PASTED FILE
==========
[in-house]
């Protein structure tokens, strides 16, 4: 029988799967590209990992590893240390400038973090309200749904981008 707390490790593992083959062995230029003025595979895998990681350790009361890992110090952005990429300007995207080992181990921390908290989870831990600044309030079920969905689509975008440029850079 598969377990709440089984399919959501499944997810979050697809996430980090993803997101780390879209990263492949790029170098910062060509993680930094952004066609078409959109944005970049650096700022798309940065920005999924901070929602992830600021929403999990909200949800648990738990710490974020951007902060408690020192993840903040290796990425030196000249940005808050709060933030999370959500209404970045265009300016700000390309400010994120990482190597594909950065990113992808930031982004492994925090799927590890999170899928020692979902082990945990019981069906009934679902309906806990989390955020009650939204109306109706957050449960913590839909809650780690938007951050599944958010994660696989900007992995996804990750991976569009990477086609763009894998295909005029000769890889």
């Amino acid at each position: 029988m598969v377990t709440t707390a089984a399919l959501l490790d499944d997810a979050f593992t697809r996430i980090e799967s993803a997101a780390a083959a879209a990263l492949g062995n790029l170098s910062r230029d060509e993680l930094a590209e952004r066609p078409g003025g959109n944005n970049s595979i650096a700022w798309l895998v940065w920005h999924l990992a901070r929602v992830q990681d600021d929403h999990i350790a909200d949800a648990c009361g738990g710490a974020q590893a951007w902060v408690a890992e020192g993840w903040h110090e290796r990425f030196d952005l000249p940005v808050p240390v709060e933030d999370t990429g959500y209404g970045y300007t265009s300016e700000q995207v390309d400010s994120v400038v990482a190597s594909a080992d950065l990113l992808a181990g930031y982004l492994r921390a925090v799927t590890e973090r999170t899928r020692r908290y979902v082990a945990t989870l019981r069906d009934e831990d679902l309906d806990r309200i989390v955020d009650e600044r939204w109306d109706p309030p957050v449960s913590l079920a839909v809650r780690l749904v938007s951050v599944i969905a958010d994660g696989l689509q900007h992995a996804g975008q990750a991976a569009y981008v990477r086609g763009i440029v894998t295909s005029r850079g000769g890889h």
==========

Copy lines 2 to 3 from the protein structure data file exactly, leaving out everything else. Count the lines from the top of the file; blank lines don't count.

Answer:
């Protein structure tokens, strides 16, 4: 029988799967590209990992590893240390400038973090309200749904981008 707390490790593992083959062995230029003025595979895998990681350790009361890992110090952005990429300007995207080992181990921390908290989870831990600044309030079920969905689509975008440029850079 598969377990709440089984399919959501499944997810979050697809996430980090993803997101780390879209990263492949790029170098910062060509993680930094952004066609078409959109944005970049650096700022798309940065920005999924901070929602992830600021929403999990909200949800648990738990710490974020951007902060408690020192993840903040290796990425030196000249940005808050709060933030999370959500209404970045265009300016700000390309400010994120990482190597594909950065990113992808930031982004492994925090799927590890999170899928020692979902082990945990019981069906009934679902309906806990989390955020009650939204109306109706957050449960913590839909809650780690938007951050599944958010994660696989900007992995996804990750991976569009990477086609763009894998295909005029000769890889």
């Amino acid at each position: 029988m598969v377990t709440t707390a089984a399919l959501l490790d499944d997810a979050f593992t697809r996430i980090e799967s993803a997101a780390a083959a879209a990263l492949g062995n790029l170098s910062r230029d060509e993680l930094a590209e952004r066609p078409g003025g959109n944005n970049s595979i650096a700022w798309l895998v940065w920005h999924l990992a901070r929602v992830q990681d600021d929403h999990i350790a909200d949800a648990c009361g738990g710490a974020q590893a951007w902060v408690a890992e020192g993840w903040h110090e290796r990425f030196d952005l000249p940005v808050p240390v709060e933030d999370t990429g959500y209404g970045y300007t265009s300016e700000q995207v390309d400010s994120v400038v990482a190597s594909a080992d950065l990113l992808a181990g930031y982004l492994r921390a925090v799927t590890e973090r999170t899928r020692r908290y979902v082990a945990t989870l019981r069906d009934e831990d679902l309906d806990r309200i989390v955020d009650e600044r939204w109306d109706p309030p957050v449960s913590l079920a839909v809650r780690l749904v938007s951050v599944i969905a958010d994660g696989l689509q900007h992995a996804g975008q990750a991976a569009y981008v990477r086609g763009i440029v894998t295909s005029r850079g000769g890889h």